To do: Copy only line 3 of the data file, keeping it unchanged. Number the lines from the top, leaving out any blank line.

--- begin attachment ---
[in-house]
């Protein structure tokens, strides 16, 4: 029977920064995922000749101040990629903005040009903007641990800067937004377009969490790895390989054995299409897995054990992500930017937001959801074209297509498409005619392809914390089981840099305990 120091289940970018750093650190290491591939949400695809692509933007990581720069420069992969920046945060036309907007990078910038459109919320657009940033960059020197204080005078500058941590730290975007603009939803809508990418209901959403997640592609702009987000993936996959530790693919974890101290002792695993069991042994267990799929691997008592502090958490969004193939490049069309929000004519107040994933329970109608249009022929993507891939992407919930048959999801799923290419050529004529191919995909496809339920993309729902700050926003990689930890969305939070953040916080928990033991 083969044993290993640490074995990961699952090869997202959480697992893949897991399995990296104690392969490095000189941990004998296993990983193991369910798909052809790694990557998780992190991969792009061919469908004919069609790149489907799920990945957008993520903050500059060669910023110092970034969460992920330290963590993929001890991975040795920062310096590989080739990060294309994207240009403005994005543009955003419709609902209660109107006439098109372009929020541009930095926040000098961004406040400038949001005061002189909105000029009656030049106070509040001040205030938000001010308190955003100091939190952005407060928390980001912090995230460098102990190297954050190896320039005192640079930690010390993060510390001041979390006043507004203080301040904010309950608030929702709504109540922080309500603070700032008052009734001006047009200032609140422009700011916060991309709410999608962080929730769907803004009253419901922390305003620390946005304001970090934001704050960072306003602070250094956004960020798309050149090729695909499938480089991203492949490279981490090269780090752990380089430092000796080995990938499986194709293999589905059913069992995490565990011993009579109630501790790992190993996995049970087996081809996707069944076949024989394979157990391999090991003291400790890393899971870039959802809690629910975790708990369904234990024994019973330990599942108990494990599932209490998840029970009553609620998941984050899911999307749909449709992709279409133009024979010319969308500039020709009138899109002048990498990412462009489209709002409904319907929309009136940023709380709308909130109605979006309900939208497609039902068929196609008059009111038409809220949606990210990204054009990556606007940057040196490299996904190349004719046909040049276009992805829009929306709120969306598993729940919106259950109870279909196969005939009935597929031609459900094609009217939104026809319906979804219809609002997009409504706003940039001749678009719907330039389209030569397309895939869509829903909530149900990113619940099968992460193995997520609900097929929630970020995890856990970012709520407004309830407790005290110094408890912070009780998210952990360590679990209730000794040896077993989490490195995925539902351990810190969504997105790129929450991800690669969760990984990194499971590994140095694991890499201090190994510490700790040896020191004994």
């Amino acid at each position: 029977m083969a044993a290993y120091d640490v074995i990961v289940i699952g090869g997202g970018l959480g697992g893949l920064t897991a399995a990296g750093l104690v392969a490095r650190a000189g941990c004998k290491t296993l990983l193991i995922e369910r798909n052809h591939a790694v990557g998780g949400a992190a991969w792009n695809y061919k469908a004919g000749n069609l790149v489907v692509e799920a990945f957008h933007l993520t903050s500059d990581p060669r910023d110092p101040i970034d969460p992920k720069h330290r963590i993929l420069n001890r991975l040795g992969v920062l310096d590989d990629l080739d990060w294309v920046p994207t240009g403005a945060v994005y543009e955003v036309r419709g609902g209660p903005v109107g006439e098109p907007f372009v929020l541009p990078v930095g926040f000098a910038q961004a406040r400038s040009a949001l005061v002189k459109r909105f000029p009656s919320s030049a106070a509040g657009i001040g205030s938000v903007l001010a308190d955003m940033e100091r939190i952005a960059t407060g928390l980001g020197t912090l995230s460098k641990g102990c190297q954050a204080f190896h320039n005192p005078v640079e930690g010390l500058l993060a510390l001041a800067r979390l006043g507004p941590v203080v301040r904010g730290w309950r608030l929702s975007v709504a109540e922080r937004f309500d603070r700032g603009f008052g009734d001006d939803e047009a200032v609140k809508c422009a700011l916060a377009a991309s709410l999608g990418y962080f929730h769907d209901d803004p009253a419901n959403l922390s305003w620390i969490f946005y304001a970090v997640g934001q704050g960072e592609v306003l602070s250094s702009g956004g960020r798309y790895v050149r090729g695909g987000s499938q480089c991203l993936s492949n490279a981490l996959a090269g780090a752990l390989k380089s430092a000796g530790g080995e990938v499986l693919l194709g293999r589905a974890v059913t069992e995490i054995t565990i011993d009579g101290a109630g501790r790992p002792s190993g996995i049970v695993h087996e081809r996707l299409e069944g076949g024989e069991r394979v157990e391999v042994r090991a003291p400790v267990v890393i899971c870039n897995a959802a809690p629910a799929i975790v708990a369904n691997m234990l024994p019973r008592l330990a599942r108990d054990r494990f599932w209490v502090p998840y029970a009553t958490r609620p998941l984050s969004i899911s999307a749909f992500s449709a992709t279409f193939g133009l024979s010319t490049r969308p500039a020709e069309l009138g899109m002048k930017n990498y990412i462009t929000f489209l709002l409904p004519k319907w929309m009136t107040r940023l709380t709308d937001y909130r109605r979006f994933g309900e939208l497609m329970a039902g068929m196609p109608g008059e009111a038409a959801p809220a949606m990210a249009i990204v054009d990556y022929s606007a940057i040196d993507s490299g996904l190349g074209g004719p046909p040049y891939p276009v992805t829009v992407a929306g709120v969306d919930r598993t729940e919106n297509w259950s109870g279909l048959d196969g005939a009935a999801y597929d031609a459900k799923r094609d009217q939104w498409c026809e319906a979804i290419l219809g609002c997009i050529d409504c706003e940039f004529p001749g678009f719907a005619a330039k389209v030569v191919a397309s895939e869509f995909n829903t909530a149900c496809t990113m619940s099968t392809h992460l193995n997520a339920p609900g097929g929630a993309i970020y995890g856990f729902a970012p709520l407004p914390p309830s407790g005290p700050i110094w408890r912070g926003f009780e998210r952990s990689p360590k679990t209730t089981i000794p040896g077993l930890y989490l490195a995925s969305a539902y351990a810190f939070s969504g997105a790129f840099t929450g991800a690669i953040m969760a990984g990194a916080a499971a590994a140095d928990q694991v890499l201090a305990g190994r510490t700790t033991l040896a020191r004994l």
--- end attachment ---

């Amino acid at each position: 029977m083969a044993a290993y120091d640490v074995i990961v289940i699952g090869g997202g970018l959480g697992g893949l920064t897991a399995a990296g750093l104690v392969a490095r650190a000189g941990c004998k290491t296993l990983l193991i995922e369910r798909n052809h591939a790694v990557g998780g949400a992190a991969w792009n695809y061919k469908a004919g000749n069609l790149v489907v692509e799920a990945f957008h933007l993520t903050s500059d990581p060669r910023d110092p101040i970034d969460p992920k720069h330290r963590i993929l420069n001890r991975l040795g992969v920062l310096d590989d990629l080739d990060w294309v920046p994207t240009g403005a945060v994005y543009e955003v036309r419709g609902g209660p903005v109107g006439e098109p907007f372009v929020l541009p990078v930095g926040f000098a910038q961004a406040r400038s040009a949001l005061v002189k459109r909105f000029p009656s919320s030049a106070a509040g657009i001040g205030s938000v903007l001010a308190d955003m940033e100091r939190i952005a960059t407060g928390l980001g020197t912090l995230s460098k641990g102990c190297q954050a204080f190896h320039n005192p005078v640079e930690g010390l500058l993060a510390l001041a800067r979390l006043g507004p941590v203080v301040r904010g730290w309950r608030l929702s975007v709504a109540e922080r937004f309500d603070r700032g603009f008052g009734d001006d939803e047009a200032v609140k809508c422009a700011l916060a377009a991309s709410l999608g990418y962080f929730h769907d209901d803004p009253a419901n959403l922390s305003w620390i969490f946005y304001a970090v997640g934001q704050g960072e592609v306003l602070s250094s702009g956004g960020r798309y790895v050149r090729g695909g987000s499938q480089c991203l993936s492949n490279a981490l996959a090269g780090a752990l390989k380089s430092a000796g530790g080995e990938v499986l693919l194709g293999r589905a974890v059913t069992e995490i054995t565990i011993d009579g101290a109630g501790r790992p002792s190993g996995i049970v695993h087996e081809r996707l299409e069944g076949g024989e069991r394979v157990e391999v042994r090991a003291p400790v267990v890393i899971c870039n897995a959802a809690p629910a799929i975790v708990a369904n691997m234990l024994p019973r008592l330990a599942r108990d054990r494990f599932w209490v502090p998840y029970a009553t958490r609620p998941l984050s969004i899911s999307a749909f992500s449709a992709t279409f193939g133009l024979s010319t490049r969308p500039a020709e069309l009138g899109m002048k930017n990498y990412i462009t929000f489209l709002l409904p004519k319907w929309m009136t107040r940023l709380t709308d937001y909130r109605r979006f994933g309900e939208l497609m329970a039902g068929m196609p109608g008059e009111a038409a959801p809220a949606m990210a249009i990204v054009d990556y022929s606007a940057i040196d993507s490299g996904l190349g074209g004719p046909p040049y891939p276009v992805t829009v992407a929306g709120v969306d919930r598993t729940e919106n297509w259950s109870g279909l048959d196969g005939a009935a999801y597929d031609a459900k799923r094609d009217q939104w498409c026809e319906a979804i290419l219809g609002c997009i050529d409504c706003e940039f004529p001749g678009f719907a005619a330039k389209v030569v191919a397309s895939e869509f995909n829903t909530a149900c496809t990113m619940s099968t392809h992460l193995n997520a339920p609900g097929g929630a993309i970020y995890g856990f729902a970012p709520l407004p914390p309830s407790g005290p700050i110094w408890r912070g926003f009780e998210r952990s990689p360590k679990t209730t089981i000794p040896g077993l930890y989490l490195a995925s969305a539902y351990a810190f939070s969504g997105a790129f840099t929450g991800a690669i953040m969760a990984g990194a916080a499971a590994a140095d928990q694991v890499l201090a305990g190994r510490t700790t033991l040896a020191r004994l």